Hong Kong parents bent on sending children to the best US colleges must have noticed from reports coming out of America that this year has been the most competitive ever in admissions. All the Ivy Leagues (except Yale) and their peer institutions reported their lowest acceptance rates, with Columbia at 8.9 per cent. Experts attributed the record numbers of applicants to demographic bulge, greater interest in attending elite institutions and more multiple applications. Not only are the record number of applications staggering, stories of exemplary students with perfect test scores rejected by top colleges are reverberating throughout the US.
The March madness of college-hunting, and the disappointment at rejection are also played out in Asian cities such as Hong Kong, with a reputation for demanding good education. As is well known, much as our local universities are unanimous in seeking to promote the city as a tertiary educational hub, Hong Kong's middle class, including civil servants, university professors and staff, professionals, managers, and our own education chiefs, have long had a tradition of sending their children to the best colleges and universities in the US or Britain. What do parents look for in the top colleges and what do they look for in the applicants?
Much of the growing interest in elite education is driven by globalisation, and awareness of the widening wealth gap associated with it. Increasingly, parents and smart students realise that to thrive, you need skills that are global, not parochial. More people recognise that the knowledge gap will inevitably translate into the income gap. As our universities strive to sell their services as a regional educational hub (targeting the mainland), we are well advised to ask ourselves what we are selling, and what we, as aspiring middle-class parents, look for in overseas elite universities. The message from the latest admission policies at top US colleges is clear: they look beyond test scores to choose students who have distinguished themselves in addition to academic excellence. They show a passion for learning or doing something they are interested in, a commitment to excellence, an ability to grow and develop their capabilities in the face of the most challenging circumstances, leadership, and an inquisitive and outgoing personality.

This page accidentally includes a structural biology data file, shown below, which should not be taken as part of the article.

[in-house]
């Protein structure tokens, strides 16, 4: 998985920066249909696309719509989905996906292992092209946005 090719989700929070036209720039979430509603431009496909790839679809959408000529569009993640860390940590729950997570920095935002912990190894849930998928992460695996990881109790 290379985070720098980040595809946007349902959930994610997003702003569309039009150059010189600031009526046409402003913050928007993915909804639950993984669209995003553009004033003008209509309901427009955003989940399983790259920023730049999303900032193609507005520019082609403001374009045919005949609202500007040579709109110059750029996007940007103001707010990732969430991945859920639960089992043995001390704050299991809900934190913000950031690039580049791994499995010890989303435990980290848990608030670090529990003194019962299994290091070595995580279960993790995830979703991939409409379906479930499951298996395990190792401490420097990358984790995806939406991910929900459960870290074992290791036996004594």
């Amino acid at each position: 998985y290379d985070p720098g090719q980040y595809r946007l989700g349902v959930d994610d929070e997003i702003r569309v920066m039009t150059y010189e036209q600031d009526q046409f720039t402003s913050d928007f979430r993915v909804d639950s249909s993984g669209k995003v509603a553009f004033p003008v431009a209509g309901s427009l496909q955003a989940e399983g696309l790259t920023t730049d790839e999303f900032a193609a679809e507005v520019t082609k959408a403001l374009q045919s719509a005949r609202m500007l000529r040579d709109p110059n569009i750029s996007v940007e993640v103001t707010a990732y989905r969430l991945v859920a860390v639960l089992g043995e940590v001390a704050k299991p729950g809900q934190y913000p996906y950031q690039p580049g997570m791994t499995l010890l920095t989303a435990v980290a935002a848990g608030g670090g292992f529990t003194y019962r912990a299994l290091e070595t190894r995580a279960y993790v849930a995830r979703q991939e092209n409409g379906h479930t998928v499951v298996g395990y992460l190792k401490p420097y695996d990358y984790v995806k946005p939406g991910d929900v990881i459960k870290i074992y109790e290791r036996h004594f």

No doubt as a result of such policies, these academic powerhouses give priority to candidates who are first-generation college applicants; from remote countries or regions, or from poor or broken families. Top institutions are emphatically tempering their elitism by providing greater opportunity to the less privileged, and fostering greater diversity and a more globalised environment.
Undeniably, our universities are spot on in detecting a golden business opportunity in providing much-needed educational services to our neighbours. As one university president has said, Hong Kong is well placed to provide training in hotel management, catering, or legal and accounting services. The list can go on. As a sophisticated business city we have a lot of useful and practical educational services to sell. This drive, however, begs the question whether our top educators see education only as a business opportunity, or whether they are equally imbued of larger, fundamental educational goals.
I am loath to conclude that this is where local and leading universities overseas part company. All our universities have their educational goals on their websites, yet we are not hearing enough about education as enabling our innate intellectual, academic, social and cultural capabilities, and as building our character and our ability to continue to grow and prosper in today's complex and rapidly changing society.
For too long, an articulation of our fundamental educational goals has been missing from the local scene. Until a clearer, deliverable vision emerges, I am afraid our middle class will have to continue to trot the globe in search of educational institutions, which set the achievement of excellence as their goal.
Regina Ip Lau Suk-yee is chairwoman of the Savantas Policy Institute